Agustín Tosco Propaganda was published in the Argentine film journal El Amante Cine. It was written by Israel Adrián Caetano before his film Pizza, Beer and Cigarettes (Caetano and Stagnaro, 1998) triggered the concept of New Argentine Cinema. In this provocative text, Caetano criticised the way Argentine cinema had usually been made and, in a form of manifesto, he presented the principles that his own films – and those of many other young directors – have followed since then. Although New Argentine Cinema has been thoroughly studied in the English-speaking academia, only a few authors have made reference to this seminal text. Being aware of the principles set in this manifesto more than twenty years ago will help researchers and students understand some important features that tend to be overlooked when exploring not only Argentinean cinema, but also many other cinemas of the region.

Film Studies
Kevin Hayes

The narrator of ‘The Man of the Crowd’ offers a critical means of analysing the entire text by asserting that, had Retzsch beheld the old man, he would have preferred its ‘incarnation of the fiend’ to his own. Exploring Retzschs contemporary reputation highlights his provision of Percy Shelley, amongst others, with poetic inspiration. His works offered authors a kind of translation from written to visual imagery, and developed a reputation of fashionable sophistication. The reference within ‘The Man of the Crowd’ thus locates the narrator in relation to contemporary bourgeois culture. Poe‘s awareness of Retzschs Outlines far preceded ‘The Man of the Crowd’; he contributed to critical discussion of the artist by contesting the view that ‘the chief merit of a picture is its truth’. Delighting in Retzschs omission of colour, Poe discovered in the Outlines a minimalist model for his own writing style. Developing this into the sharp contrasts between light and darkness apparent in the crowd, he achieved a pictorial quality much commented on by Poe enthusiasts, and developed an aesthetic theory combining vivid symbolism with stark detail. A. W. Schlegel observed similar, predecessor techniques in the work of John Flaxman. In a world enthused with phrenology, Retzschs influence on Poe is explored in the schisms between external and internal characteristics. Subtly undermining the theory that a figures outline gives a genuine impression of what is within, Poe finally alights on the thimblerigger as the pinnacle of the theme. The shells structure the process by which observers and readers utilise what they see in order to imagine what is hidden.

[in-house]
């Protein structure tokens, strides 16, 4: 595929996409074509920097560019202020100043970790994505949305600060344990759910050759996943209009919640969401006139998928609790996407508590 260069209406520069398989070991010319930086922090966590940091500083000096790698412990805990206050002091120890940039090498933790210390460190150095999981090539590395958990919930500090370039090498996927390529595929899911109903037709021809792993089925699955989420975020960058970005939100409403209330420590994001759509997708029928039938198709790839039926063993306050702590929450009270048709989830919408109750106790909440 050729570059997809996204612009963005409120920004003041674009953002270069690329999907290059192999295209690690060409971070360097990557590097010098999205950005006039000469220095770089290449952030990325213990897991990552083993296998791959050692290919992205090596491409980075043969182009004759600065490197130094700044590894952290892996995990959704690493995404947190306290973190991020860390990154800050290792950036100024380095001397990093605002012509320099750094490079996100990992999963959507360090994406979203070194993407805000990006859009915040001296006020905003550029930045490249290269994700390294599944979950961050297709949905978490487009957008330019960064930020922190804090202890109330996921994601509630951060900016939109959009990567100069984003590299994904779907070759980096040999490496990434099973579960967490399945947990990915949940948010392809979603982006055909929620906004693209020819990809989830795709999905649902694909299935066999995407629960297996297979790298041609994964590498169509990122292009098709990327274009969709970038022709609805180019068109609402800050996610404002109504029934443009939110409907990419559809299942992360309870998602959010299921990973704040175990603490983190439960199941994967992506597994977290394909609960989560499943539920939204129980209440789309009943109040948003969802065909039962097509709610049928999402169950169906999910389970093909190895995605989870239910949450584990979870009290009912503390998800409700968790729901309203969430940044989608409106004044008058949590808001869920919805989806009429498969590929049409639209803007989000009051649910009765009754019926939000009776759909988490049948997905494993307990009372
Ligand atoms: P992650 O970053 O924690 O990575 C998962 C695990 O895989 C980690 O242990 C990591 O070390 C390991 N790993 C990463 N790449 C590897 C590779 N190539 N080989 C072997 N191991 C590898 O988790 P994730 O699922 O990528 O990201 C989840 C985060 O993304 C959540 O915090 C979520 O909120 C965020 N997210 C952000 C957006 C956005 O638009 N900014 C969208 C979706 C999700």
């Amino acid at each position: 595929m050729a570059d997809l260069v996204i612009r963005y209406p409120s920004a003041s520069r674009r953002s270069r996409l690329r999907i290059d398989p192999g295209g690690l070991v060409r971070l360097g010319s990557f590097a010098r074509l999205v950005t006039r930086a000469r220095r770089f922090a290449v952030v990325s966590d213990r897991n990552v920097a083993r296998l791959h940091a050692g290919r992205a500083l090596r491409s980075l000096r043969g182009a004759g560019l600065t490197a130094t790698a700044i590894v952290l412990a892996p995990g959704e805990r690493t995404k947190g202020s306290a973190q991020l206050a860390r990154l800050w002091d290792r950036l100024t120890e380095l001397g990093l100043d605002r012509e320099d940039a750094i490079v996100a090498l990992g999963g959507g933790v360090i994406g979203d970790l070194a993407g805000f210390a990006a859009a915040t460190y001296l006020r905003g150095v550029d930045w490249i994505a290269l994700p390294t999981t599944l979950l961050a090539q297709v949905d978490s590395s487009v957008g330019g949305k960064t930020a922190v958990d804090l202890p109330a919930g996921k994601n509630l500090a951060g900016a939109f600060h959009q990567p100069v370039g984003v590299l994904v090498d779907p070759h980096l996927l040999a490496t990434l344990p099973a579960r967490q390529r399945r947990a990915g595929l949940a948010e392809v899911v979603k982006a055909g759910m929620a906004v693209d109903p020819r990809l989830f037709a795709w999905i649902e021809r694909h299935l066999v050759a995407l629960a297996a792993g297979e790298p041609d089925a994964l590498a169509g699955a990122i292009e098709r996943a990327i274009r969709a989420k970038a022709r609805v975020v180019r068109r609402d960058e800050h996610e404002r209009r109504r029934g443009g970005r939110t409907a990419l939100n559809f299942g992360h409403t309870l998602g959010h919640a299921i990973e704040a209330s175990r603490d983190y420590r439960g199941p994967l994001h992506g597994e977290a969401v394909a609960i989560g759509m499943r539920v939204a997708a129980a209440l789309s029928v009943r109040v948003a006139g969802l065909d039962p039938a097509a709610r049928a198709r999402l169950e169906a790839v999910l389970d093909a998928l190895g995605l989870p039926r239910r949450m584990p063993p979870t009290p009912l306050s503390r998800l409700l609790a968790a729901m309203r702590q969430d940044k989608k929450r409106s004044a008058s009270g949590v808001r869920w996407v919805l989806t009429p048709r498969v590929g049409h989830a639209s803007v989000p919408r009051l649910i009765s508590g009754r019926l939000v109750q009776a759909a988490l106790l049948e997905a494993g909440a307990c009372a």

Gothic Studies